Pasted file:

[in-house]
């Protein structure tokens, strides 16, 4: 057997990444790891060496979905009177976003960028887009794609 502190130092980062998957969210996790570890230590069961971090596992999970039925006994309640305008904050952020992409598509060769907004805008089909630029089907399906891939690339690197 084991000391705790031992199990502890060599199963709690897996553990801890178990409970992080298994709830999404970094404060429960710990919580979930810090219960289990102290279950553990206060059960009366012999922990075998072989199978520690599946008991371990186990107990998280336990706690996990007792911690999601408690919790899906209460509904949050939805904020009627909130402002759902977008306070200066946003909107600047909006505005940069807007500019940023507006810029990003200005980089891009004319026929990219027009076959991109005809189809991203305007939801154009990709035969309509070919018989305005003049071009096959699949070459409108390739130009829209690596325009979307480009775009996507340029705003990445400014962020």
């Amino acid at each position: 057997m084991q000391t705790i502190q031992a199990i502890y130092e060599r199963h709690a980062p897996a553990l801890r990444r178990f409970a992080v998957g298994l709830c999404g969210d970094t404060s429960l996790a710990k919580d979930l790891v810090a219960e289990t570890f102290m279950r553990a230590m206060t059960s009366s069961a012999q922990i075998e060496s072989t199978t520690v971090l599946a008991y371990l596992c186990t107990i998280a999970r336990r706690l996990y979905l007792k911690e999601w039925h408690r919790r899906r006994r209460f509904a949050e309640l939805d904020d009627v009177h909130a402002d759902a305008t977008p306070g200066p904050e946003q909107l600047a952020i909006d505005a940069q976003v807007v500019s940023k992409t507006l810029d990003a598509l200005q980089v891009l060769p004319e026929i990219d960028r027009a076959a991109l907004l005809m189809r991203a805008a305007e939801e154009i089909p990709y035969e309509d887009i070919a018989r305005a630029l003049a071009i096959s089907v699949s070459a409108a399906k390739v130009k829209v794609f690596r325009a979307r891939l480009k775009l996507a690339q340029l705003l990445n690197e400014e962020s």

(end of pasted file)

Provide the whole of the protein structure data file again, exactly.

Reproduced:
[in-house]
């Protein structure tokens, strides 16, 4: 057997990444790891060496979905009177976003960028887009794609 502190130092980062998957969210996790570890230590069961971090596992999970039925006994309640305008904050952020992409598509060769907004805008089909630029089907399906891939690339690197 084991000391705790031992199990502890060599199963709690897996553990801890178990409970992080298994709830999404970094404060429960710990919580979930810090219960289990102290279950553990206060059960009366012999922990075998072989199978520690599946008991371990186990107990998280336990706690996990007792911690999601408690919790899906209460509904949050939805904020009627909130402002759902977008306070200066946003909107600047909006505005940069807007500019940023507006810029990003200005980089891009004319026929990219027009076959991109005809189809991203305007939801154009990709035969309509070919018989305005003049071009096959699949070459409108390739130009829209690596325009979307480009775009996507340029705003990445400014962020």
């Amino acid at each position: 057997m084991q000391t705790i502190q031992a199990i502890y130092e060599r199963h709690a980062p897996a553990l801890r990444r178990f409970a992080v998957g298994l709830c999404g969210d970094t404060s429960l996790a710990k919580d979930l790891v810090a219960e289990t570890f102290m279950r553990a230590m206060t059960s009366s069961a012999q922990i075998e060496s072989t199978t520690v971090l599946a008991y371990l596992c186990t107990i998280a999970r336990r706690l996990y979905l007792k911690e999601w039925h408690r919790r899906r006994r209460f509904a949050e309640l939805d904020d009627v009177h909130a402002d759902a305008t977008p306070g200066p904050e946003q909107l600047a952020i909006d505005a940069q976003v807007v500019s940023k992409t507006l810029d990003a598509l200005q980089v891009l060769p004319e026929i990219d960028r027009a076959a991109l907004l005809m189809r991203a805008a305007e939801e154009i089909p990709y035969e309509d887009i070919a018989r305005a630029l003049a071009i096959s089907v699949s070459a409108a399906k390739v130009k829209v794609f690596r325009a979307r891939l480009k775009l996507a690339q340029l705003l990445n690197e400014e962020s």